Why should Novell help

 
 
By Jason Brooks  |  Posted 2004-01-05 Email Print this article Print
 
 
 
 
 
 
 


Microsoft?"> Its fair to ask why Novell should help Microsoft by making it easier for customers running Linux to choose Exchange over Novells competing GroupWise product. Exchange is much more popular than GroupWise. This isnt going to change overnight, if ever, but plenty of opportunity remains here for Novell.

With Linux, Novell has a shot at winning some share of the client market, and theres considerable benefit to controlling the client—just ask Microsoft. By making Evolution a better overall client application, regardless of the back end, Novell would be getting its foot in the door, opening itself to the chance to sell Evolution users on migrations from Exchange to GroupWise or another Novell product without requiring any changes on the client side.

Recently, the GNOME project launched an open-source desktop "bounty hunt," with cash rewards up to $2,500 for the developer who comes up with code to solve collaboration and desktop integration problems for particular open-source applications (www.gnome.org/bounties). Evolution, which is free software, is the target of most of these bounty offers. None of the bounties relates to the closed-source Connector, nor could they.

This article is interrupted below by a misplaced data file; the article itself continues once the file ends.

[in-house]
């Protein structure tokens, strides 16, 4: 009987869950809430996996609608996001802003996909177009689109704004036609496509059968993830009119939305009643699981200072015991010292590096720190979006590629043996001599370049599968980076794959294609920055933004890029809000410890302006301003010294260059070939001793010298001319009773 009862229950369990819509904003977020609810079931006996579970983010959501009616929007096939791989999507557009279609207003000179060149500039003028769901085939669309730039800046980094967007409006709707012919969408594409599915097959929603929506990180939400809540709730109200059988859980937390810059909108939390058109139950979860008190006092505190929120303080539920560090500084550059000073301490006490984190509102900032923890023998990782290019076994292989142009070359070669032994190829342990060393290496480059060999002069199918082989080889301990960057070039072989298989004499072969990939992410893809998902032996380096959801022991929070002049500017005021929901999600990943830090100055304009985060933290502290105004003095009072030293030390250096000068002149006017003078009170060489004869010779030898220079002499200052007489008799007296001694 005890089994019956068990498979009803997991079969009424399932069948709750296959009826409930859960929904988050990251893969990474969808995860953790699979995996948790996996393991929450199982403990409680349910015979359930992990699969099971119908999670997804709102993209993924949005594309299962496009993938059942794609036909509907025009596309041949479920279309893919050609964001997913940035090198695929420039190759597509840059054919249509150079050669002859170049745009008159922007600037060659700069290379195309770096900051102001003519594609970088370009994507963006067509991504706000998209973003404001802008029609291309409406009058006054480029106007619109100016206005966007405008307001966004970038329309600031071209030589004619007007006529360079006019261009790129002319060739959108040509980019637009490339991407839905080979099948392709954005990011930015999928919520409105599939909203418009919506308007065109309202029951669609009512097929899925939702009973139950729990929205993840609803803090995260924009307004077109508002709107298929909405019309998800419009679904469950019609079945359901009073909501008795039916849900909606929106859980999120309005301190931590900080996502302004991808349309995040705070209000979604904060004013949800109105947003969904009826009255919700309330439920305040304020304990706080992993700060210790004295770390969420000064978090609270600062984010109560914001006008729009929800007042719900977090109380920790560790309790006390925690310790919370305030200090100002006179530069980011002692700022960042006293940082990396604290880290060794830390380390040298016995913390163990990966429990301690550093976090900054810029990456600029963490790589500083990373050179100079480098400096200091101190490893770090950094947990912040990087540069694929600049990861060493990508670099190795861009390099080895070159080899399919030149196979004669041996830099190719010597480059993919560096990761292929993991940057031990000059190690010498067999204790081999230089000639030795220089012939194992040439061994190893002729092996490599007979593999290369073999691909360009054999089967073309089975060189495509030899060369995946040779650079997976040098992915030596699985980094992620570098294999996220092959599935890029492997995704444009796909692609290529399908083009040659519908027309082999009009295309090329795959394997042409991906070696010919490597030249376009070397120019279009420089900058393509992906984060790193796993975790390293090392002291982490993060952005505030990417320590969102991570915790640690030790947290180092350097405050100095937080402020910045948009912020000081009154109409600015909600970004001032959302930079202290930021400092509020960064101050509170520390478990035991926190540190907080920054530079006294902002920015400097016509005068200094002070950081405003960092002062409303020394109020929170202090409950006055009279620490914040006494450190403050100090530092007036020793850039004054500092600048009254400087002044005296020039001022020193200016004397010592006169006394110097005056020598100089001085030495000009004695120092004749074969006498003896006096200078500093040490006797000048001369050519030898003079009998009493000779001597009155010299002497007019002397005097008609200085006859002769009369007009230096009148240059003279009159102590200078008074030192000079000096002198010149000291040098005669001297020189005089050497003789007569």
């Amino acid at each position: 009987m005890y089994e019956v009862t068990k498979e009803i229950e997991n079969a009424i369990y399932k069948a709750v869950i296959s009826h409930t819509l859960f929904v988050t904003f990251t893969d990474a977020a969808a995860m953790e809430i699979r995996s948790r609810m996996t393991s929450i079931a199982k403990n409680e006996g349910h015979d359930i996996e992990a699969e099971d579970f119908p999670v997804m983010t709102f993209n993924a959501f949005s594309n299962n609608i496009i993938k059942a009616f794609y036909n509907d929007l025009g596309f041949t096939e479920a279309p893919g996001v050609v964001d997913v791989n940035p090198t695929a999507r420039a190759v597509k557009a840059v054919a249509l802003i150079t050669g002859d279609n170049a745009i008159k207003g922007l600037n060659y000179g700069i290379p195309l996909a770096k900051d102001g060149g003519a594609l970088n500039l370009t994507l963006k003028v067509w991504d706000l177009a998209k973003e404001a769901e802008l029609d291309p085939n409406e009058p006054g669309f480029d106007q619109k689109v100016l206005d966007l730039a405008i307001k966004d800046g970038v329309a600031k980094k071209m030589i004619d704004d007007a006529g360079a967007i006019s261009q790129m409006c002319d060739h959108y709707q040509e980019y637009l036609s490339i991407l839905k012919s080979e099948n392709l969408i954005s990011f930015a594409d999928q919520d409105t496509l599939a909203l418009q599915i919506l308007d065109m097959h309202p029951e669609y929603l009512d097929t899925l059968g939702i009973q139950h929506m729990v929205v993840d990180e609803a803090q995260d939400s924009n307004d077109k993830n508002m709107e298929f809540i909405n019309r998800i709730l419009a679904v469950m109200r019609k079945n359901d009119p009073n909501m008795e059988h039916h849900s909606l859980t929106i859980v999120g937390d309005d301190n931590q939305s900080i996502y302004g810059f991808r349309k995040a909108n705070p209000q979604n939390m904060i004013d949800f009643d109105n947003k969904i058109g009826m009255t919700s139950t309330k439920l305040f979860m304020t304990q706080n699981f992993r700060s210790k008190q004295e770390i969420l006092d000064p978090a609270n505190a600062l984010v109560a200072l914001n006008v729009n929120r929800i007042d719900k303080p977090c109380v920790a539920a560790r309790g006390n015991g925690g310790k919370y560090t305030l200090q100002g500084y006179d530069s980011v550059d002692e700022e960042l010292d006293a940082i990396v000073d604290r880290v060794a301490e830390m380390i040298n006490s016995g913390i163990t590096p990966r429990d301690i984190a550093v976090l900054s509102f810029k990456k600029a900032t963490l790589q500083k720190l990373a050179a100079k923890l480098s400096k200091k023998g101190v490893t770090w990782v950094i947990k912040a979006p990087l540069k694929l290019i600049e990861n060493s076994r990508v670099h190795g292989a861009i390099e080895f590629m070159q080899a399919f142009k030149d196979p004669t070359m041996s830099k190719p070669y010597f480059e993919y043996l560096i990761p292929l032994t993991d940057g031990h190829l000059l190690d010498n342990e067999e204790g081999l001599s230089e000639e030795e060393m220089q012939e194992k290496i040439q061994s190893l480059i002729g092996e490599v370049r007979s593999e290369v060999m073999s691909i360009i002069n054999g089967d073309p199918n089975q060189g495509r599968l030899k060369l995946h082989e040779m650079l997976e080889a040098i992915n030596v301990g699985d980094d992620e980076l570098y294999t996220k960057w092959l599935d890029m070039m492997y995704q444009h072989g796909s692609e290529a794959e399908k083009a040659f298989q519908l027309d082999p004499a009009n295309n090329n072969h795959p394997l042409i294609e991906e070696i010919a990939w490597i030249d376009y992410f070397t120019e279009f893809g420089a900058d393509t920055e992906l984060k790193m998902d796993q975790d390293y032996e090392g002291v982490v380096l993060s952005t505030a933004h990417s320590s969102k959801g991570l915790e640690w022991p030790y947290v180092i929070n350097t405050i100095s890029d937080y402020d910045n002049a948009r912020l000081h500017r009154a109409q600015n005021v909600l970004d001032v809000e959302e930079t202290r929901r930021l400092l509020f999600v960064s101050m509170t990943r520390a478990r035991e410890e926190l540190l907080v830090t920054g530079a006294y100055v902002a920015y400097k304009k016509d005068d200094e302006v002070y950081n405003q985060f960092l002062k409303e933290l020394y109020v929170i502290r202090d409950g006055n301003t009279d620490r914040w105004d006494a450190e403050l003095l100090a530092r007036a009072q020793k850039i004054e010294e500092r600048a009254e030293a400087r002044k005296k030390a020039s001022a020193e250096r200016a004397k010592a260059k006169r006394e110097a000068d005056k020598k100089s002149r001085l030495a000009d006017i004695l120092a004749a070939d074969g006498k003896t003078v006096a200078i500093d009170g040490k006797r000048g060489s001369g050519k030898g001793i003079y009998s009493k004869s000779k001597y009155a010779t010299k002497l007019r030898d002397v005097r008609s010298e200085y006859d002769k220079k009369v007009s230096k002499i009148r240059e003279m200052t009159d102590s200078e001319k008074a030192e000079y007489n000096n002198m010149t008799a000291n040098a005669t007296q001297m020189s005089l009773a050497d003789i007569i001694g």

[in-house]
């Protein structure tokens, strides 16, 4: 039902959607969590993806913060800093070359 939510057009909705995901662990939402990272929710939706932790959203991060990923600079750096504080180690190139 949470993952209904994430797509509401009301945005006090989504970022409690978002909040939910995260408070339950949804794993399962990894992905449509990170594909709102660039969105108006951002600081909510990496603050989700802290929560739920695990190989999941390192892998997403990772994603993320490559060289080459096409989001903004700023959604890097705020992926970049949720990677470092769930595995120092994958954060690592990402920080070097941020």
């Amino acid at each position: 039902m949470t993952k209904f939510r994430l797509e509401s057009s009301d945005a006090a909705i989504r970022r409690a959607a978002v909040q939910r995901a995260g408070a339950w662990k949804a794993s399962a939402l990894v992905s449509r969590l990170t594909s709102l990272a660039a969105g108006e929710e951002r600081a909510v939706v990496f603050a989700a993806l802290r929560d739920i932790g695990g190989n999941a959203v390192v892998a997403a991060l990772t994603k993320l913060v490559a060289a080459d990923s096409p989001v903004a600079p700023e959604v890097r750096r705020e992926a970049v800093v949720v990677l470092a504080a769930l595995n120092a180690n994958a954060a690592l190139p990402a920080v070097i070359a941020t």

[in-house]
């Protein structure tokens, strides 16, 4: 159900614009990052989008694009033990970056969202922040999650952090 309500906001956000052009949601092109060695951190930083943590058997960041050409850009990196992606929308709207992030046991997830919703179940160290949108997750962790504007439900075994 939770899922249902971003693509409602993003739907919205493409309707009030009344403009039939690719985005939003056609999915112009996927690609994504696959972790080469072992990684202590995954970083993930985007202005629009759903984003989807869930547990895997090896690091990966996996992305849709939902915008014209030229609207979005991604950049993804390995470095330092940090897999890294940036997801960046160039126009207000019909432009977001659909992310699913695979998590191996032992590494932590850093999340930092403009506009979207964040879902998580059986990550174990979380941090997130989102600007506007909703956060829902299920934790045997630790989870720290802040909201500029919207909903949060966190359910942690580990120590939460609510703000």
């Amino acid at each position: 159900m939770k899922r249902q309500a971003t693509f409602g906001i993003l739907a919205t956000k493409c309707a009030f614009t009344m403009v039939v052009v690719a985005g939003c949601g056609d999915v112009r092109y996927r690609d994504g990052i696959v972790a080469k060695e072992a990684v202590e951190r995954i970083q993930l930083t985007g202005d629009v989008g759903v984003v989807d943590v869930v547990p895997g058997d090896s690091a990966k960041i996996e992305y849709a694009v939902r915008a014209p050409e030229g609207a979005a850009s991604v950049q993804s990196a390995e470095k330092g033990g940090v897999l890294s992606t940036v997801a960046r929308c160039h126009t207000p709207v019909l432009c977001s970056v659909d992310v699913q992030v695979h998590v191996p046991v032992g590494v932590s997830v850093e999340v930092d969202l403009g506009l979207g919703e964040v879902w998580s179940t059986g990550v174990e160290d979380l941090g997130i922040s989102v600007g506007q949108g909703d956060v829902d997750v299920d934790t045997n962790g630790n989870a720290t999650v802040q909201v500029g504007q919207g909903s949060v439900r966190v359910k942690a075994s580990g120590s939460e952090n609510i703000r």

The biggest benefit of open source for vendors and users is community participation. Novells next moves will demonstrate whether the companys leaders recognize the true value of the position into which theyve put themselves.

Senior Analyst Jason Brooks can be reached at jason_brooks@ziffdavis.com.

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As Editor in Chief of eWEEK Labs, Jason Brooks manages the Labs team and is responsible for eWEEK's print edition. Brooks joined eWEEK in 1999, and has covered wireless networking, office productivity suites, mobile devices, Windows, virtualization, and desktops and notebooks. JasonÔÇÖs coverage is currently focused on Linux and Unix operating systems, open-source software and licensing, cloud computing and Software as a Service. Follow Jason on Twitter at jasonbrooks, or reach him by email at jbrooks@eweek.com.
 
 
 
 
 
 
 

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